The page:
We know that there are two kinds of customers: Internal and External. Internal customers are the people with whom we work - and we rely on them to help us meet the company's objectives. What do we do, when internal customer relations go awry?
The principles of providing exceptional customer service do not change when dealing with internal customers, but sometimes it's easy to forget that the people in our workplace are our customers too! The basic needs of a customer are especially important to remember and implement when considering your co-workers.
The Six Needs of a Customer are:
1. To be informed
2. To be in control
3. To have choices
4. For customer service reps to be friendly,
5. Knowledgeable, and
Are you keeping your internal customers in the know? You may think you don't have time to talk to everyone in your office or place of business about what is going on, but uniformed customers are unhappy and uncooperative customers. Hold a brief team meeting to bring everyone up to speed. Take a few moments to jot down a memo, or send out an email to keep people updated. With everyone on the same page, work will flow more smoothly.
Are you telling your co-workers or staff what to do and how to do it? Or are you explaining to them what needs to be done, then empowering them to find the best way to accomplish the goal? Do you collaborate as a team, or is every man an island to himself? Remember customers need to feel in control, and this is no different for the workers in your organization. You can facilitate that feeling by giving direction, then enabling your staff to do what they do best.
Offer choices. While it is important to delegate tasks, most people don't appreciate having work delegated to them without their input or consent. You can avoid being the target of resentment by explaining what needs to be done, then asking for help. A true team will evaluate the task at hand, and those with the expertise AND the time available will typically step up. Should this not happen, don't panic! Explain that you realize everyone is swamped, and ask the question, "How can we get this done without any one person feeling overwhelmed?" Engage the team in problem solving, and together, you will work out a viable solution.
If your attitude is something like this, "I don't have time to be friendly for the sake of some sensitive co-worker's feelings", then you are violating Customer Need number four. Just as your external customers appreciate a smile, a friendly greeting, or a kind word of encouragement, so do your internal customers. Friendliness breeds more of the same, and builds loyalty as well as the willingness to cooperate.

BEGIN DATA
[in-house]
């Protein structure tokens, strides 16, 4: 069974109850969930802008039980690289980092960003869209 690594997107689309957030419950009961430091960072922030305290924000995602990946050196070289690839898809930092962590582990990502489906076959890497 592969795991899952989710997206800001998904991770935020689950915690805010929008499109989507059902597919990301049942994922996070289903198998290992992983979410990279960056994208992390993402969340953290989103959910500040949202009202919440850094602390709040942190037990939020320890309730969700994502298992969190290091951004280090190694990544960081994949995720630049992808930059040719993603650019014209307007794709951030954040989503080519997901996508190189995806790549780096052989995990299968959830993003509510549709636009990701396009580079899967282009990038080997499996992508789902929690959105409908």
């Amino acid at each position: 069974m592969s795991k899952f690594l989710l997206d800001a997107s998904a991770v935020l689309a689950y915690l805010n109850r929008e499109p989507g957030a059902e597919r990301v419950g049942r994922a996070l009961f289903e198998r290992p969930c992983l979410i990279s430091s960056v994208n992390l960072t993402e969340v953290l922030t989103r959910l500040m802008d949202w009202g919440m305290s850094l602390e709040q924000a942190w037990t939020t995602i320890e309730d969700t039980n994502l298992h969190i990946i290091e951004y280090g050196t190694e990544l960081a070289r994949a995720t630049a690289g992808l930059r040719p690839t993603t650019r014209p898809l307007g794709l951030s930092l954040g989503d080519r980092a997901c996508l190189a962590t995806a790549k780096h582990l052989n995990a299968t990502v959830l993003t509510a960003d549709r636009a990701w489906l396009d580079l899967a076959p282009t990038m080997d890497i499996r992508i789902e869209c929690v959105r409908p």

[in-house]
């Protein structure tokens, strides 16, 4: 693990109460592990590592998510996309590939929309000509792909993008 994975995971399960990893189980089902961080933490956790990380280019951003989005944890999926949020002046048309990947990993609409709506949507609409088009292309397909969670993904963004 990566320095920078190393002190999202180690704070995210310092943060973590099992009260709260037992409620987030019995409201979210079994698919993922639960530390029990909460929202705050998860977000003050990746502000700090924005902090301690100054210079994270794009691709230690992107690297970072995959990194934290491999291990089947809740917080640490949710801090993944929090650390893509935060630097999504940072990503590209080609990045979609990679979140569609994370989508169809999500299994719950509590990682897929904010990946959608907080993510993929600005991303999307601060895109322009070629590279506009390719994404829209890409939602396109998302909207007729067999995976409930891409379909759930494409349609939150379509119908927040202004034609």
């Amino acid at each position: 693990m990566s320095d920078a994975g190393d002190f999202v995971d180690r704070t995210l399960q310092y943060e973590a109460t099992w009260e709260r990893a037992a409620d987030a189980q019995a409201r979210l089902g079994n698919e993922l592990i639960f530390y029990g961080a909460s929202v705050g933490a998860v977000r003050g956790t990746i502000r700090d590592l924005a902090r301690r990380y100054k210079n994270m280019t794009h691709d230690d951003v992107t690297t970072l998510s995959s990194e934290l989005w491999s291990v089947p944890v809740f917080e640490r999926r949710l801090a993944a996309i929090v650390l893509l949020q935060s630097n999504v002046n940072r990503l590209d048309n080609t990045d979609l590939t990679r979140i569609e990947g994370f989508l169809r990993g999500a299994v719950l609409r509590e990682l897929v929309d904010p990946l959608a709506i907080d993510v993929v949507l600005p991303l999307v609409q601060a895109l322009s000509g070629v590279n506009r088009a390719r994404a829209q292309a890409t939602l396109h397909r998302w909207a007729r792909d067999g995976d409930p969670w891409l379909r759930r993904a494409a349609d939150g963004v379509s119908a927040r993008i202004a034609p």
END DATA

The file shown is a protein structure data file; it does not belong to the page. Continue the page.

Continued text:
People rely on you to help them get their jobs done. When they come to you with questions, is your most common answer, "I don't know"? Customers need you to be in the know. Your ability to intelligently answer internal customer inquiries establishes their trust in you as a knowledgeable, competent member of the team. This is especially true if you are in a management role. It is your responsibility to be on top of the information your internal customers need to know. If you honestly don't know the answer to something, reply with, "I'll find out for you." Then, ensure that you follow through on that promise in order to maintain your credibility.
One of the most fundamental service delivery standards in customer service is that of making eye contact with a customer within the first 3 to 7 seconds. How often does it happen though, that in a workplace co-workers pass each other without so much as a hello? Customers who feel ignored tend to develop a sense of indifference or general dislike towards the offending service provider. Over 60% of all external customers who leave a service provider do so because of that sense of indifference! Without attentive service to your internal customers, you could experience high staff turnover, discontent amongst your team, and uncooperative staff members. Isn't it amazing what a little acknowledgement can do?
What can you do today to manage your internal customer relationships?
by Julie Christiansen